God our Mother knows our needs.
We are hidden in the secrecy of Her divine protection.
She surrounds us with Her divine love, wisdom and mercy.
When troubles assail us, we turn to Holy Mother God.
If this prayer feels like blasphemy, dear reader, you have been praying to an idol.

Change happens as people feel safe to implement it, wanting to go only as far as is fairly popular. Standing up for gays, for instance, has now become acceptable, bringing more onto its bandwagon. Among Catholics, it has now become safe for lay people, not yet for Catholic institutions, to openly favor women priests.
But telling the truth about sexist God-talk … that still makes people nervous. The patriarchal lord-father still has many in his thrall. Until more of us speak boldly, in the manner of John Lewis and Malala Yousafzai, understanding cannot blossom. Until alternative ways of praying are heard, timid people will not feel safe to do it.

Let’s help human consciousness to evolve to a higher level. Dear Pope Francis and the entire Vatican need our fiery advocacy. Like John Lewis and Malala Yousafzai we need to move past fear and DO IT.

Thursday, March 12, 2015

Catholic Civil Rights

On February 1, 1960, four Black students sat down at an all-white lunch counter in a Woolworth store in Greensboro, North Carolina. They were refused service and told to leave, but they continued to sit there until the store closed. More civil rights protestors joined the peaceful protest, which spread from the Woolworth store into a massive boycott of stores with segregated lunch counters in Kentucky, Virginia, and Tennessee as well as all over North Carolina. As sales dropped in the stores, owners were forced to give in and serve the Black students.

Continuing the movement on January 31, 1961, Black students ordered hamburgers at another segregated counter, were asked to leave, and stayed.  Ten students were arrested and sentenced to pay a $100 fine or 30 days in jail with hard labor. The NAACP offered to pay the fine, but Nine chose to endure the hard labor, beginning the strategy of “Jail, no Bail” to reverse the financial burden of protests all over the South.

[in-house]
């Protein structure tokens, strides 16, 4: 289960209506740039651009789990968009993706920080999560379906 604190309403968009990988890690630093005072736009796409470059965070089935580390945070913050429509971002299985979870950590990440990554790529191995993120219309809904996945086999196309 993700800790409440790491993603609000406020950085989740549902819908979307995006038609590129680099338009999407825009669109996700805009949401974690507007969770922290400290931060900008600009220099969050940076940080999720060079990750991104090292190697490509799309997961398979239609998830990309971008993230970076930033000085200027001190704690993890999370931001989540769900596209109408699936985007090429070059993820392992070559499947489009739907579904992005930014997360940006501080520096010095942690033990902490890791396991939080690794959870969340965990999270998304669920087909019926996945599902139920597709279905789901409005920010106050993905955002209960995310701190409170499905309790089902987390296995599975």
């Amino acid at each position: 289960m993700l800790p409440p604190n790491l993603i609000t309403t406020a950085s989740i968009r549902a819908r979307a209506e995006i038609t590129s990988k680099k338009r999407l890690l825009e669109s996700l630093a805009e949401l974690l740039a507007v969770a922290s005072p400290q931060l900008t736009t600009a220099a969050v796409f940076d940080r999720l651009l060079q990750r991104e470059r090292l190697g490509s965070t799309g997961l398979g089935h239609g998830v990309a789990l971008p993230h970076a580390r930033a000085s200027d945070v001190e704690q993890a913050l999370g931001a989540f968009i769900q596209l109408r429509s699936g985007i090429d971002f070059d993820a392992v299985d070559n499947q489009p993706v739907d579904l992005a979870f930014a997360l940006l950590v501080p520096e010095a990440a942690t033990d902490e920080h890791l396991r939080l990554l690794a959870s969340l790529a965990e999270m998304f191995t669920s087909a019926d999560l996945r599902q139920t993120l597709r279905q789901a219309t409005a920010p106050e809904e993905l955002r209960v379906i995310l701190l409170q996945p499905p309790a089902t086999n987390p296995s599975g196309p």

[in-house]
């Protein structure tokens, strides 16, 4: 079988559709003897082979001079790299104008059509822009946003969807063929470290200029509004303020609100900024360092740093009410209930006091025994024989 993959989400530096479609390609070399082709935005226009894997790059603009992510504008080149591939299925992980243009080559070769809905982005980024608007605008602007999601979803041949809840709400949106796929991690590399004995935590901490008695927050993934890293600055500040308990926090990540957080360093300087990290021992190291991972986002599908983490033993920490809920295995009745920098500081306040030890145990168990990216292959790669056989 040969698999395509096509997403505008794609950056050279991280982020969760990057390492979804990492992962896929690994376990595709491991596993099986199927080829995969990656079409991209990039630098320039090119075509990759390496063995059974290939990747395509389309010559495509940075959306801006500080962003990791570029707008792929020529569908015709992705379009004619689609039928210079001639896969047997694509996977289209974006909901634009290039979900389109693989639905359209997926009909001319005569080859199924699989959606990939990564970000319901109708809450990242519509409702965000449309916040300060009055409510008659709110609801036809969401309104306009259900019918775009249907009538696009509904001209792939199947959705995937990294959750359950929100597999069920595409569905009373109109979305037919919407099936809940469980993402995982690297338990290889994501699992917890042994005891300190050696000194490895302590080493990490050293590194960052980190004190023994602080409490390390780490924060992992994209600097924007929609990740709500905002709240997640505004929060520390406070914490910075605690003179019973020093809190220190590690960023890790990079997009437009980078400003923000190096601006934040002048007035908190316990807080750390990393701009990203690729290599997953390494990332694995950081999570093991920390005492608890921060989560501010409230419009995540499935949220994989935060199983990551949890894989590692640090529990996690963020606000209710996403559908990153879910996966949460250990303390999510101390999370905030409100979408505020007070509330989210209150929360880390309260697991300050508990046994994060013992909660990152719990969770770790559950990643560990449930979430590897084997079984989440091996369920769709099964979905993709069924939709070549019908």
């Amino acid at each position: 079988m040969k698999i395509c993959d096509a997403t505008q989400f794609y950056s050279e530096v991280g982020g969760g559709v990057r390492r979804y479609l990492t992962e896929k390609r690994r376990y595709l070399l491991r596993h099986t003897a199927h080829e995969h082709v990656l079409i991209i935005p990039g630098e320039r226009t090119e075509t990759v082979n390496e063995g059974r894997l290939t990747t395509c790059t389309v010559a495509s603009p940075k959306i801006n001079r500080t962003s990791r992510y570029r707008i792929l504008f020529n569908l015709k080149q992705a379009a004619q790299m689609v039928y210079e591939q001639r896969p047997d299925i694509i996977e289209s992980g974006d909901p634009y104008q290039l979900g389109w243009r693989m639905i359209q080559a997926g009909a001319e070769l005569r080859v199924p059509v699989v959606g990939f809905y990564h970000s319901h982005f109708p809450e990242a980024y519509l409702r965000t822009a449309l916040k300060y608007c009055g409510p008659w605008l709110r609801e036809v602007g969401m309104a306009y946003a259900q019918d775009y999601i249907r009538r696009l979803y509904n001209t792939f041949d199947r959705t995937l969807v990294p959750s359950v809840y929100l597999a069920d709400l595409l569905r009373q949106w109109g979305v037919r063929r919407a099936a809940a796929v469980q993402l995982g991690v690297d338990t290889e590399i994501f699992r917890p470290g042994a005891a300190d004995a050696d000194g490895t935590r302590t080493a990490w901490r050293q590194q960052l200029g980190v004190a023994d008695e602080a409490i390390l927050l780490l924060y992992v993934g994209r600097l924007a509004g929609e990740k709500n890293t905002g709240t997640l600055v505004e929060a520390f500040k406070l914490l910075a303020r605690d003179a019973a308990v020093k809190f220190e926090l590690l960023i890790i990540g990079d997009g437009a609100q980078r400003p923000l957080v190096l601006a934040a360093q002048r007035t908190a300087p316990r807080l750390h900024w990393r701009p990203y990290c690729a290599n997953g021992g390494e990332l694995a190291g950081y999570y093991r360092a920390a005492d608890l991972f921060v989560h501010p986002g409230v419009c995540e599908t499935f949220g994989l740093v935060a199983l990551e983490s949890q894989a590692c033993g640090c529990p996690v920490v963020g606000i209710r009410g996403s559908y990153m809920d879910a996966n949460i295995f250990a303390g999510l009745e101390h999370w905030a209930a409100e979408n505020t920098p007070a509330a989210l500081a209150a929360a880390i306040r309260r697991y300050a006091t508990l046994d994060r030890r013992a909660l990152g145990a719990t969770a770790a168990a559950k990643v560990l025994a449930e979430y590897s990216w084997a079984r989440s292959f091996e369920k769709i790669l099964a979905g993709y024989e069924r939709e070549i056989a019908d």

Now the reason I tell this story.
On January 28, 2015, a judge vacated the convictions of the “Friendship Nine.” One of them said,
We knew that all of this would come to fruition and we would be exonerated.
We Catholics who support women priests and inclusive liturgical language know that all of this will come to fruition and we will be exonerated. 

At this time progress for women in the Church lags despite the kinder, more compassionate face presented by Pope Francis. On March 9, 2015, Lakshmi Puri  of UN Women appeared on the Newshour to assess the progress in equality of women worldwide. The story is not heartening. One in three women have experienced domestic or sexual abuse. I feel privileged to be among those who have not. No stats are available to tell us whether violence against women has increased or we just are more aware of it today.

In the field of religion, the most glaring inequality occurs in power and decision-making. Allowing more power to women is more than an issue of justice. When women control their own lives, they benefit not only themselves but their families, their communities, and consequently all of society. This was determined by Muhammad Yunus, founder of the Grameen Bank in Bangladesh. He says he prefers lending to women because they use the money more wisely than men—not on luxuries but on investments for the future of their families and communities. And he says they repay the loans more reliably.

Women with political power improve the entire field of politics. This is the conclusion expressed in articles, verbal opinions, and studies. Examples abound. One is a study by a Rutgers University center that found women make better politicians. Even recalcitrant cardinals now are giving lip-service to the idea of allowing women into councils of Catholic power.

The important word is “allowing.” Change for women won’t happen if it depends on what men in power allow. Women need to wrest the power. And this is what the Catholic womenpriest movement is doing. As Catholic womenpriests gain power, their example will inspire more women to openly oppose injustice in the Church. I have no doubt that benefits will accrue to the Church and to all of society.